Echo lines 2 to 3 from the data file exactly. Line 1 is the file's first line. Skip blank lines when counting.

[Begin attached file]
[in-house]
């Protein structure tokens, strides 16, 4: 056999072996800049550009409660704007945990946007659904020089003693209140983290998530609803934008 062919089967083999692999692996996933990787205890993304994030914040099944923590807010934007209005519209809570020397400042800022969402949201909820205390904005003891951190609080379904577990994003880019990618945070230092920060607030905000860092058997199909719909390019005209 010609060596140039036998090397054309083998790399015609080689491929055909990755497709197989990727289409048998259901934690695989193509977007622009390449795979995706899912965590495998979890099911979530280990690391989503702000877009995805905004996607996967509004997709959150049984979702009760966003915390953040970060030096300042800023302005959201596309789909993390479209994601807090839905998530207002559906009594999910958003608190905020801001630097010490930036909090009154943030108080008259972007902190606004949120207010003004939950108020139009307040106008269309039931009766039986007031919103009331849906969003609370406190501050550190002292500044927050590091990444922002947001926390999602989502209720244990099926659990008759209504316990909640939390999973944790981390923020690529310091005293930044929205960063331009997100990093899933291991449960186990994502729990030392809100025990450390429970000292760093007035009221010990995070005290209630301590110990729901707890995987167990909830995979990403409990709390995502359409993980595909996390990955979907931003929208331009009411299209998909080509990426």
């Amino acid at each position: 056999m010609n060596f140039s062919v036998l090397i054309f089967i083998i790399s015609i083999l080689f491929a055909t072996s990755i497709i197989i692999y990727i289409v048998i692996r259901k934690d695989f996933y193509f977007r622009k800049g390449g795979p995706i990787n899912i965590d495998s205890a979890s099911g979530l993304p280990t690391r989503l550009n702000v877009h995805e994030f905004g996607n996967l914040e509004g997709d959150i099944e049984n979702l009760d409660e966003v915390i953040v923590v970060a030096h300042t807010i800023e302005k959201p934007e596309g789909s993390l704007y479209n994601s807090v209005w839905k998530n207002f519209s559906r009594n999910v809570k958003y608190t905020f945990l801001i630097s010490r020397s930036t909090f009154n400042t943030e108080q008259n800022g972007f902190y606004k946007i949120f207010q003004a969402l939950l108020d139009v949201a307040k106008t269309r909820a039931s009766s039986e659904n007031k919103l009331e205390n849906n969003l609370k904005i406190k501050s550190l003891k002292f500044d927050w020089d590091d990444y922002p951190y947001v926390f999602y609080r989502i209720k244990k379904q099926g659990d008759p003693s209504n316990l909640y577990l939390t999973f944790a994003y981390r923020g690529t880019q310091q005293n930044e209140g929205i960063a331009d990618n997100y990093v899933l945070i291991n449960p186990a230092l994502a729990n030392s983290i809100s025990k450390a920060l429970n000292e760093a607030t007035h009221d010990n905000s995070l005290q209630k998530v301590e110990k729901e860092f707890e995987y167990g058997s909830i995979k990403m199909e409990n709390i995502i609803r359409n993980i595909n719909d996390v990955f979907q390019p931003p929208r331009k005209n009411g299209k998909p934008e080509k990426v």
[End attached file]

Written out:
């Protein structure tokens, strides 16, 4: 056999072996800049550009409660704007945990946007659904020089003693209140983290998530609803934008 062919089967083999692999692996996933990787205890993304994030914040099944923590807010934007209005519209809570020397400042800022969402949201909820205390904005003891951190609080379904577990994003880019990618945070230092920060607030905000860092058997199909719909390019005209 010609060596140039036998090397054309083998790399015609080689491929055909990755497709197989990727289409048998259901934690695989193509977007622009390449795979995706899912965590495998979890099911979530280990690391989503702000877009995805905004996607996967509004997709959150049984979702009760966003915390953040970060030096300042800023302005959201596309789909993390479209994601807090839905998530207002559906009594999910958003608190905020801001630097010490930036909090009154943030108080008259972007902190606004949120207010003004939950108020139009307040106008269309039931009766039986007031919103009331849906969003609370406190501050550190002292500044927050590091990444922002947001926390999602989502209720244990099926659990008759209504316990909640939390999973944790981390923020690529310091005293930044929205960063331009997100990093899933291991449960186990994502729990030392809100025990450390429970000292760093007035009221010990995070005290209630301590110990729901707890995987167990909830995979990403409990709390995502359409993980595909996390990955979907931003929208331009009411299209998909080509990426």
């Amino acid at each position: 056999m010609n060596f140039s062919v036998l090397i054309f089967i083998i790399s015609i083999l080689f491929a055909t072996s990755i497709i197989i692999y990727i289409v048998i692996r259901k934690d695989f996933y193509f977007r622009k800049g390449g795979p995706i990787n899912i965590d495998s205890a979890s099911g979530l993304p280990t690391r989503l550009n702000v877009h995805e994030f905004g996607n996967l914040e509004g997709d959150i099944e049984n979702l009760d409660e966003v915390i953040v923590v970060a030096h300042t807010i800023e302005k959201p934007e596309g789909s993390l704007y479209n994601s807090v209005w839905k998530n207002f519209s559906r009594n999910v809570k958003y608190t905020f945990l801001i630097s010490r020397s930036t909090f009154n400042t943030e108080q008259n800022g972007f902190y606004k946007i949120f207010q003004a969402l939950l108020d139009v949201a307040k106008t269309r909820a039931s009766s039986e659904n007031k919103l009331e205390n849906n969003l609370k904005i406190k501050s550190l003891k002292f500044d927050w020089d590091d990444y922002p951190y947001v926390f999602y609080r989502i209720k244990k379904q099926g659990d008759p003693s209504n316990l909640y577990l939390t999973f944790a994003y981390r923020g690529t880019q310091q005293n930044e209140g929205i960063a331009d990618n997100y990093v899933l945070i291991n449960p186990a230092l994502a729990n030392s983290i809100s025990k450390a920060l429970n000292e760093a607030t007035h009221d010990n905000s995070l005290q209630k998530v301590e110990k729901e860092f707890e995987y167990g058997s909830i995979k990403m199909e409990n709390i995502i609803r359409n993980i595909n719909d996390v990955f979907q390019p931003p929208r331009k005209n009411g299209k998909p934008e080509k990426v």